Buerk cited women in the top jobs in BBC broadcasting as an example, saying "these are the people who decide what we see and hear", and said society needs to admit there is a problem.

"Life is now being lived according to women's rules", he told the Radio Times. "The traits that have traditionally been associated with men - reticence, stoicism, single-mindedness - have been marginalised.

"The result is that men are becoming more like women. Look at the men who are being held up as sporting icons - David Beckham and, God forbid, Tim Henman."

The former Nine O'Clock News presenter said some changes have been for the good, but asked: "What are the men left with?"

"Men gauge themselves in terms of their career, but many of those have disappeared. All they are is sperm donors, and most women aren't going to want an unemployable sperm donor loafing around and making the house look untidy. They are choosing not to have a male in the household."

Funny guy, this Mr. Buerk. An even funnier (and in a different sense of "funny") gal is Ros Taylor who answered Mr. Buerk very well:

Not to bring up a sensitive subject, Michael, but that's bollocks. A European Commission for Equal Opportunities survey in 2002 put the proportion of women in middle management at 30%, and that included females working in "administrative positions". The controller of BBC1 is now Peter Fincham. True, a number of women hold senior jobs in TV. Two of them even edit national dailies. But anyone who imagines that Rebekah Wade has feminised the Sun needs to take a look at Page Three, and a glance at the BBC Four schedule suggests that controller Janice Hadlow is hardly indulging the foibles of female viewers.

How about men's "reticence, stoicism and single-mindedness"? Curiously, the Adam Smith Institute recently suggested that it was just these qualities in women that made them less likely to obtain firsts at Oxford and Cambridge. "The boy sees the big picture, takes risks, and often misses important material," one (male) don explained. "The girl is systematic, does the detailed work, and sometimes misses the central thesis."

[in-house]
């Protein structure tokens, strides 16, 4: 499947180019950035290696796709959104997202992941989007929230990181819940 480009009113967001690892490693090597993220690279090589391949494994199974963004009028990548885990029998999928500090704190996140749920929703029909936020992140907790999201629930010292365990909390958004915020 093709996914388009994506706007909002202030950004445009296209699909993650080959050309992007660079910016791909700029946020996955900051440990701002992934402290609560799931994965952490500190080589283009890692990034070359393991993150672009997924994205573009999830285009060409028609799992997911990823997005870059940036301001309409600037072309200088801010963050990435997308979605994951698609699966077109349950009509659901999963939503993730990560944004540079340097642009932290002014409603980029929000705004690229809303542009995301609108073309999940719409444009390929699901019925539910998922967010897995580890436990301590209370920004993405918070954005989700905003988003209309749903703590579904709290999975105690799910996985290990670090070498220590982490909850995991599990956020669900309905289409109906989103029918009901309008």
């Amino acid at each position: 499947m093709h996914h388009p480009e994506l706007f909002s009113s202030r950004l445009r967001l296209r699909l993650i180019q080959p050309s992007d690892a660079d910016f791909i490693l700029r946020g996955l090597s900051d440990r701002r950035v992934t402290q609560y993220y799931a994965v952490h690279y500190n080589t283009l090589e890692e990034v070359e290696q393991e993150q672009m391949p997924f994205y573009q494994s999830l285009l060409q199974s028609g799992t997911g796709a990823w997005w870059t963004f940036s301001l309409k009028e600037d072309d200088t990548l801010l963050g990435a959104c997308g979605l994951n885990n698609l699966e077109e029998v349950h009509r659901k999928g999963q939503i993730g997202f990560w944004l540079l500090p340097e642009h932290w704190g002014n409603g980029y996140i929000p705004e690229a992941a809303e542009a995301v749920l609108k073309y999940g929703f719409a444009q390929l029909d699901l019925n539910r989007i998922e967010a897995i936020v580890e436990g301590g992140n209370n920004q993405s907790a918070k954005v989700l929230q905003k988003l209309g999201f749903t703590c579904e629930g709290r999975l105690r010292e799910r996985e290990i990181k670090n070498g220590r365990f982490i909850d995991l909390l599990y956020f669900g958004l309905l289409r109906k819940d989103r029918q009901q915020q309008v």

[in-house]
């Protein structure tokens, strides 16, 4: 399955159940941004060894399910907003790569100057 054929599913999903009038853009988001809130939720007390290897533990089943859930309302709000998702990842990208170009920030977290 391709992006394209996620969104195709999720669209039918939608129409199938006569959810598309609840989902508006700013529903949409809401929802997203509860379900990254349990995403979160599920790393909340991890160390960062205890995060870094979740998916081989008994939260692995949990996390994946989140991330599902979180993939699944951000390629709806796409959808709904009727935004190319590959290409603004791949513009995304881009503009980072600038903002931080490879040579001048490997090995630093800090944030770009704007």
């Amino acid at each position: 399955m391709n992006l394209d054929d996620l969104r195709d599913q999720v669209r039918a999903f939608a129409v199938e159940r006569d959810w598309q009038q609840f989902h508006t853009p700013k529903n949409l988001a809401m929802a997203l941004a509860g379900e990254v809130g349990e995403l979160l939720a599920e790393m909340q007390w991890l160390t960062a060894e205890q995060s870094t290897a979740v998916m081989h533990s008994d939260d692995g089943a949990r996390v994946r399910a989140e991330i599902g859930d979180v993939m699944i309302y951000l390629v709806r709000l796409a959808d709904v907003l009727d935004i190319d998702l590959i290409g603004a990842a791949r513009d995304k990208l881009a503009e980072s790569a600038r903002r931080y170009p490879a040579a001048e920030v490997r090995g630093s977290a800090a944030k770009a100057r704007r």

Mr Buerk is also worried about falling sperm counts. Let me explain the logic, Michael. Women take the Pill in order to oestrogenise the water supply and ensure we get promoted over testosterone-deficient men at work. That way, we can get pregnant and … oh well, never mind. Put it this way: if this is life under the stiletto, then for God's sake kick us back into the kitchen. We're doing a poor job of running the world for our own benefit.

Instead of trying to exceed the funniness quotient of these quotes I want to look at the seedy underside of Mr. Buerk's thinking. For example, he thinks that a world which is still quite strongly weighted towards favoring his sex is a world that isn't adequately unbalanced in his favor. He also generalizes from a few female bosses whom he seems to have disliked to the whole gender. Or perhaps the direction of his thinking went in the opposite direction: he dislikes women so female bosses must be bad? I don't know, but that's the impression I get.

But it's even more striking how little Mr. Buerk thinks of men. Surprising, really, considering that he is a man himself. He can't see any reason for a woman to have a man around unless he's paying her in some way. In Mr. Buerk's world men indeed would become unemployable sperm donors, because that is how he appears to view them: as either buying the sex or just giving it away for nothing. What a meager and nasty world this is.

It's a relief that my world isn't like that. Men are very fascinating just as they are, and there are many reasons for having one or two in the house, completely independently of their sperm or income levels.